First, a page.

The Ghana Tuna Association (GTA) has called on the government to exempt them from the ban on light fishing; the method of operation in the pole and line sector makes it impossible to catch fish without the light.
Mr Richester Nii Amarh Amarfio, Secretary to the Ghana Tuna Association, (GTA) made the appeal at the Ghana News Agency Tema Regional Industrial News Hub Board Room Dialogue, which is a media think-tank platform for commercial and business operators to discussion national issues.
He said complying with the laws on the ban on the use of light fishing would increase cost of operation within the pole and line sector and would decrease the quantity of fishes caught.
Mr Amarfio said the light was used in attracting the anchovies, which enabled them to spend about two days only at sea, because they got enough catch within a short period, adding that without the light, they spent more than two weeks at sea.
“You don’t want to spend more than two days at your bait grounds because the baits are not your target, but if you don’t have the light you might have to spend a week or two, you lose a lot just looking for baits,” he said.
Mr Amarfio said the availability of bait was a major concern to the fishing industry, explaining that the bait was what you put on the hook to catch the fish.
He stated that, “with the Tuna pole and line, we use the light to attract the anchovies. Our bait net is different from what the canoe fisherman use, once the anchovies are caught in the bait net, you use something else to scoop them into a bait tank, so they do not die”.
He said, “when they spend days on sea just looking for bait, you are already losing a lot of money and the unavailability of bait, is a major problem the Tuna sector is facing”.
The secretary to the Ghana Tuna Association pleaded with the government to exempt Tuna sector operators from the ban on light fishing, as they were not using light to kill the fishes rather using to harvest baits for fishing.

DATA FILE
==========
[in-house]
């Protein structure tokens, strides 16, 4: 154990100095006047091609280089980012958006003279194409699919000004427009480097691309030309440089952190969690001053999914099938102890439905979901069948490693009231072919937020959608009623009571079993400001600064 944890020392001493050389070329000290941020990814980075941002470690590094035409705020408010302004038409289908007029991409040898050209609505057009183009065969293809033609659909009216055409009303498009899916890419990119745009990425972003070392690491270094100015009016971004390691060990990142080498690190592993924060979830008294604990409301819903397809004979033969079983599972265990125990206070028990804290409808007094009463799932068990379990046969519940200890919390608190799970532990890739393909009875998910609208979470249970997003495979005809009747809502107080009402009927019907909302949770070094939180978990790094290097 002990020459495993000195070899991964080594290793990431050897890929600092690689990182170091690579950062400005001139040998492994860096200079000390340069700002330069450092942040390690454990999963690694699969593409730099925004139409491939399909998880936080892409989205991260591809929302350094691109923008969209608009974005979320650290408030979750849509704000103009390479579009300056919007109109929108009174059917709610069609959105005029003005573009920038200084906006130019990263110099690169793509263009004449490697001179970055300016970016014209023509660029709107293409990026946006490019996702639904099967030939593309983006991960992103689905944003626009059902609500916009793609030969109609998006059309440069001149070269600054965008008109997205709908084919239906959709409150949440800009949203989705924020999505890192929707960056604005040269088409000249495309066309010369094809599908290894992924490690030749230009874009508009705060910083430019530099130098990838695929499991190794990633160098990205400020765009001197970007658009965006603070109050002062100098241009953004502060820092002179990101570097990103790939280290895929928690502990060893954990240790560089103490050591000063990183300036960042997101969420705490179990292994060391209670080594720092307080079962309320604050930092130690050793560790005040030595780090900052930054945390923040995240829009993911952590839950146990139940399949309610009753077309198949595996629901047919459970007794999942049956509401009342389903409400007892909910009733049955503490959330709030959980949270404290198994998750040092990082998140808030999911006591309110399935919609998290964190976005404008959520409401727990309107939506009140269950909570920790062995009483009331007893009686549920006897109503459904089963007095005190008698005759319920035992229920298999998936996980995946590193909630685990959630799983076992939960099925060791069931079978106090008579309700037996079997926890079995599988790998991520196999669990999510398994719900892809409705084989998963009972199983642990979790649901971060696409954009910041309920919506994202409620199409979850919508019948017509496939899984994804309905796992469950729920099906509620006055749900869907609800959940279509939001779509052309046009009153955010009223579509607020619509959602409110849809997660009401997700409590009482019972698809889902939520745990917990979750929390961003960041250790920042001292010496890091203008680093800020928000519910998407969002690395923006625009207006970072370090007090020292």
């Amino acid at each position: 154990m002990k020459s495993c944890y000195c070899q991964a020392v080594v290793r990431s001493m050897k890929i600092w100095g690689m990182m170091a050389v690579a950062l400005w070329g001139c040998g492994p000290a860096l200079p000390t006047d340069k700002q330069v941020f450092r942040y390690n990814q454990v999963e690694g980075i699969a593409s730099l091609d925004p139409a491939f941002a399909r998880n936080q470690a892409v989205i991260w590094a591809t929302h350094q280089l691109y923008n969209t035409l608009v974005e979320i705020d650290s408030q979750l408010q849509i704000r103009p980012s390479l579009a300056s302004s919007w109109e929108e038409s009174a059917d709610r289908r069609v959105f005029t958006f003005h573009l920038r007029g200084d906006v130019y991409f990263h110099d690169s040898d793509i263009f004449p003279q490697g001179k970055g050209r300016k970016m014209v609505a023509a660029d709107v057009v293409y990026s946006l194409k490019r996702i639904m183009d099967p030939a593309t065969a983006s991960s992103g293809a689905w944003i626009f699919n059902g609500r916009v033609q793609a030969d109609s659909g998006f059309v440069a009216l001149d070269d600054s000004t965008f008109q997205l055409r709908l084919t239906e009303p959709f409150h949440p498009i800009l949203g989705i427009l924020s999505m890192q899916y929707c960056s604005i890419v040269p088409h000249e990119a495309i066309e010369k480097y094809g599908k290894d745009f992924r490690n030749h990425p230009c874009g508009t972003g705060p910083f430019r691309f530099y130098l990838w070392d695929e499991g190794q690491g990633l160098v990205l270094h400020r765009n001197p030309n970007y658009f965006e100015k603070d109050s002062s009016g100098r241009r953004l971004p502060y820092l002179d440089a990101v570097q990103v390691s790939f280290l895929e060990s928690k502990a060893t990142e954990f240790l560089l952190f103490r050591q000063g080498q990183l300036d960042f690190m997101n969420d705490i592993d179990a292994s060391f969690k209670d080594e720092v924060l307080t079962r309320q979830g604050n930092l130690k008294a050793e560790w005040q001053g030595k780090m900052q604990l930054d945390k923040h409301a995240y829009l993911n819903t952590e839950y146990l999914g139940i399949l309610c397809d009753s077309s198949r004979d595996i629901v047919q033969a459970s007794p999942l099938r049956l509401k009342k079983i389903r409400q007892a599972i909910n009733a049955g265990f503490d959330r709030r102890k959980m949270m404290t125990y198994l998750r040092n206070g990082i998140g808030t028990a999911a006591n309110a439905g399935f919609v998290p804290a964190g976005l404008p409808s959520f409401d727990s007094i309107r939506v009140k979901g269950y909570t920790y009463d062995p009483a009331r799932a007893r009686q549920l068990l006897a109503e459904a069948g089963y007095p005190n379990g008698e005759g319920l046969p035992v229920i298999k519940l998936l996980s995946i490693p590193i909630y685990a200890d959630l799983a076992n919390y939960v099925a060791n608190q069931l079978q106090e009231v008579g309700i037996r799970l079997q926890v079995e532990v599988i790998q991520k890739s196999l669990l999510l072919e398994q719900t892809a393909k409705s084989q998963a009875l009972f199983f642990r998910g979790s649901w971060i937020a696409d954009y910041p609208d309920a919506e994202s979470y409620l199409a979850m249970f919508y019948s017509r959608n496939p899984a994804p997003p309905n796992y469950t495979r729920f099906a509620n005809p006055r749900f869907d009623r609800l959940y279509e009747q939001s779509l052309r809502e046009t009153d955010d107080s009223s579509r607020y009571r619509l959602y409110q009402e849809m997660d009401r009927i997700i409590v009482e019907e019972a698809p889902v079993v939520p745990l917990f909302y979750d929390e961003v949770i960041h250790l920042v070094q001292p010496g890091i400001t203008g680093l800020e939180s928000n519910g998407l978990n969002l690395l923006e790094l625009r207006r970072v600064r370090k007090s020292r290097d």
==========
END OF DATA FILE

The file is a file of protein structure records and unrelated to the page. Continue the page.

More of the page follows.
Mr Francis Ameyibor, Tema Regional Manager on his part, said journalists needed to take steps to report on the blue economy, which was an emerging concept which encouraged better stewardship of the ocean or ‘blue’ resources.
“GNA-Tema Regional team is being schooled on the blue economy to serve as vanguard of blue economy reporters to ensure social equity, while significantly reducing environmental risks and ecological scarcities, which forms the basis for the blue economy,” Mr Ameyibor noted.
Mr. Ameyibor, said “as the industrial new hub, we found the need to engage those in the industry on national issues to educate the public, and we have therefore created a platform for industrial players to use, for other stakeholders to reach out in a proactive means, while serving as grounds to address national issues”.
He said it was common knowledge that a lot of things happened at sea and in the fishing industry that the public needed more enlightenment on, therefore the need to engage the GTA to throw light on its sector.
Mr Ameyibor explained that activities at sea was one of the most dynamic but under-reported from the media, therefore the agency had created a platform to offer stakeholders news channel to reach out to the world.
He noted that GNA-Tema office branded as the Industrial News Hub, sought to help fill the blue economy news deficiency, the need for better reporting on sea and fisheries issues. GNA